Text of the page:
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What is Developmental Delay?

What is Developmental Delay?

Developmental delay is diagnosed if a child does not achieve certain skills (or ?developmental milestones?) by a predicted age. Development delay generally affects a child's speech and language, fine and gross motor skills, and/or personal and social skills.

Children born with a genetic or chromosomal abnormality (eg. Down's syndrome) can be genetically at risk of developmental delay. Children can also be at risk of developmental delay by being exposed to harmful agents before or after birth (eg. poor maternal nutrition, lead, drugs or infections passed from mother to baby during pregnancy).

It is important to remember that there is a normal age range for reaching each developmental milestone. For example, one child may be able to walk at 11 months while another child may walk at 16 months. Both of these ages are within the normal milestone limits.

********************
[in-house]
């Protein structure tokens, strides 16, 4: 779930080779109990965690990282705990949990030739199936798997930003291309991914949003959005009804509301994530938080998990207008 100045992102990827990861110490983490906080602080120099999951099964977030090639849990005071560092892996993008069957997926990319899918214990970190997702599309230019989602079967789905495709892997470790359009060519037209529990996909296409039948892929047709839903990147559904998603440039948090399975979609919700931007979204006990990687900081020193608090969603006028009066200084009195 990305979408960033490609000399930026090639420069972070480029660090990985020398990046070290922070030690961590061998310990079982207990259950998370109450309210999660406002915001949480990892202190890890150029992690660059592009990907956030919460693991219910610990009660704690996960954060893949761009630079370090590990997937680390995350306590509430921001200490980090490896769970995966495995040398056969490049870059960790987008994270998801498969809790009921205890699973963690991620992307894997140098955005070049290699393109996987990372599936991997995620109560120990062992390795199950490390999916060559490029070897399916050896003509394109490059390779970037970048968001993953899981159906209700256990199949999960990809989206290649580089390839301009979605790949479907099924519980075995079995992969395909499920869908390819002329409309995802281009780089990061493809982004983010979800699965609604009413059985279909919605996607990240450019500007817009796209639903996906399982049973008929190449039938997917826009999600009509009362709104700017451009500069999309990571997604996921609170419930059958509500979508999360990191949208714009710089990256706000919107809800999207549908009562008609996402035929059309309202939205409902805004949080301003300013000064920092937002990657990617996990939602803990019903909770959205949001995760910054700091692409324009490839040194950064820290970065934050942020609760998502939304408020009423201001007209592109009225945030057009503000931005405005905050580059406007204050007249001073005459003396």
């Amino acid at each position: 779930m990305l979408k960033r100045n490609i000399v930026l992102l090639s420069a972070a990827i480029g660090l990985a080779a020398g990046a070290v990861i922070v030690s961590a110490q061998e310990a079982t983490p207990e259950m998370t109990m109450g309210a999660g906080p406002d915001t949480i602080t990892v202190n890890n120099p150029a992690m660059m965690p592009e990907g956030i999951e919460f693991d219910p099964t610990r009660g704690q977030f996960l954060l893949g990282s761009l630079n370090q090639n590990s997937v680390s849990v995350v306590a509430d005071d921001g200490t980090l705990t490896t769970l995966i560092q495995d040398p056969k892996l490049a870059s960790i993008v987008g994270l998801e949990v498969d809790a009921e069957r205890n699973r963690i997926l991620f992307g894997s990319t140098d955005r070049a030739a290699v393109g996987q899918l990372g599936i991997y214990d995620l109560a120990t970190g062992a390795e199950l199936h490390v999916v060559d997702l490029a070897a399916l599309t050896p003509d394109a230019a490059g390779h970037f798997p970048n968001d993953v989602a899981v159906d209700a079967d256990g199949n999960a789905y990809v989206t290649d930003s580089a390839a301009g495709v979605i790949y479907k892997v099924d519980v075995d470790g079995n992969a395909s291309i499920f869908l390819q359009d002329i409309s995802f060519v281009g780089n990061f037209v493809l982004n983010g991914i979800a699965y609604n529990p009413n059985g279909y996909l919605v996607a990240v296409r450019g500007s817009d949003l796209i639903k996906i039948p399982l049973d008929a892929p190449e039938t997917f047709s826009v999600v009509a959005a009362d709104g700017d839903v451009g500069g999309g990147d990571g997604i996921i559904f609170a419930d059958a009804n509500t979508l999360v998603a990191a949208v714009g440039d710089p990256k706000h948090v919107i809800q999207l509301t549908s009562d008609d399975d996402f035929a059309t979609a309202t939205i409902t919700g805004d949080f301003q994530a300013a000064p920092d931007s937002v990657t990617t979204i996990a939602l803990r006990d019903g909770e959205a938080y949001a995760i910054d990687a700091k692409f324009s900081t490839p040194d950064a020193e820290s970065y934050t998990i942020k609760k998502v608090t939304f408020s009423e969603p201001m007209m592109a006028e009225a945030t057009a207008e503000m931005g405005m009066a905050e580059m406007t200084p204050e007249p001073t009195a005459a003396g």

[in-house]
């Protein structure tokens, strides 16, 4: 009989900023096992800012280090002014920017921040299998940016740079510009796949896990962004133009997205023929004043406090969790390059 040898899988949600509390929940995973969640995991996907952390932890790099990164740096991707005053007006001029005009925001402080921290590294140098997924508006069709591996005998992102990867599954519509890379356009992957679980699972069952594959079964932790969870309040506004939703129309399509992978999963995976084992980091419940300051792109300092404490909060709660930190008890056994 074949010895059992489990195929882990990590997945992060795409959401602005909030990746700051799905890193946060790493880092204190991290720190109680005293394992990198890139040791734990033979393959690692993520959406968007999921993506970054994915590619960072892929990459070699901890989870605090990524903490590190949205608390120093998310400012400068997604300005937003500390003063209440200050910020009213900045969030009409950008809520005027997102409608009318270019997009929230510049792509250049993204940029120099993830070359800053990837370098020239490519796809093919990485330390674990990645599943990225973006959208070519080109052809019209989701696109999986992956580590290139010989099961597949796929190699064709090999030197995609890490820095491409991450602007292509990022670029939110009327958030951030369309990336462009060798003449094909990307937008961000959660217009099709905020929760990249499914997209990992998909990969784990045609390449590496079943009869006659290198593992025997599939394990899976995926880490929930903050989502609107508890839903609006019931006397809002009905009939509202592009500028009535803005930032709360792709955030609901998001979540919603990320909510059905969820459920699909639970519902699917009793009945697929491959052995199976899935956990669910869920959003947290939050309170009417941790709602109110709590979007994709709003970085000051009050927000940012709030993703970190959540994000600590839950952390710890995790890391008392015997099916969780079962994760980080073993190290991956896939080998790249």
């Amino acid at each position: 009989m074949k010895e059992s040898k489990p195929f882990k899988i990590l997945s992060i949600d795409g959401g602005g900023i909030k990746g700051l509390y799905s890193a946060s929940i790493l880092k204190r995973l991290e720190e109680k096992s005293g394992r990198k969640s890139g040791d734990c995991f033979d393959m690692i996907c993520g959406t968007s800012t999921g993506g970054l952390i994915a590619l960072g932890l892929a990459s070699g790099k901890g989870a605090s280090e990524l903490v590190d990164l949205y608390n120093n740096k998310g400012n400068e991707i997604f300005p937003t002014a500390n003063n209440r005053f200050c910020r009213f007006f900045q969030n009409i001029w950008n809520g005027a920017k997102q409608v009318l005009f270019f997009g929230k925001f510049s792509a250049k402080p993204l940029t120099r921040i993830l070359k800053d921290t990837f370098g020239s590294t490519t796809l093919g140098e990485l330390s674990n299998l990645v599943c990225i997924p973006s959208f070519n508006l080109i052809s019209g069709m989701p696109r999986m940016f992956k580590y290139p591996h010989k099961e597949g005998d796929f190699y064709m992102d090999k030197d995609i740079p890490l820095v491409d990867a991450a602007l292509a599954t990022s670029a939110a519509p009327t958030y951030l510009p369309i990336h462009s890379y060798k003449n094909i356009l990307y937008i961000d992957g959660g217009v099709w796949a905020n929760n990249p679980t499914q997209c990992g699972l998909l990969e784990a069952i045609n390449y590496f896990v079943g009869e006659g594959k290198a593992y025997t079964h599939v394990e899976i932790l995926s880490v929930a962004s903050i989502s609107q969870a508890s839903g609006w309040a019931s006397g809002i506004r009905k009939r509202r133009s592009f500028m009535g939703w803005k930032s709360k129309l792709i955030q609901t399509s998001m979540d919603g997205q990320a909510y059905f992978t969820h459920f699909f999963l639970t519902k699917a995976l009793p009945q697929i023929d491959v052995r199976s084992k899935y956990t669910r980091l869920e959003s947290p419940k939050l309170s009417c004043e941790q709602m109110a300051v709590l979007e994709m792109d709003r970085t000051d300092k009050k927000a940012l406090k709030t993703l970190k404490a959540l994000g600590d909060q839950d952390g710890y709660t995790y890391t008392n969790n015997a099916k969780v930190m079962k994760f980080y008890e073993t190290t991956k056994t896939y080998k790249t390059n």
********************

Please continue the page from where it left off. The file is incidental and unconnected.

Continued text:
Signs that your child may not be meeting physical milestones are:

  • unable to bring his/her hands together at 4 months
  • unable to roll over at 6 months
  • unable to control his/her head when pulled to a sitting position at 6 months
  • unable to sit independently (without support) at 8 months
  • unable to crawl at 12 months
  • unable to walk at 18 months

Health visitors are often the professionals that would first notice delays in your child's development, during developmental checks. Ask your health visitor regarding developmental delay if you have concerns, or arrange a free telephone consultation with one of our specialist neurological physiotherapists.

Developmental Delay

To book an assessment or for more information please email call 0161 883 0066 .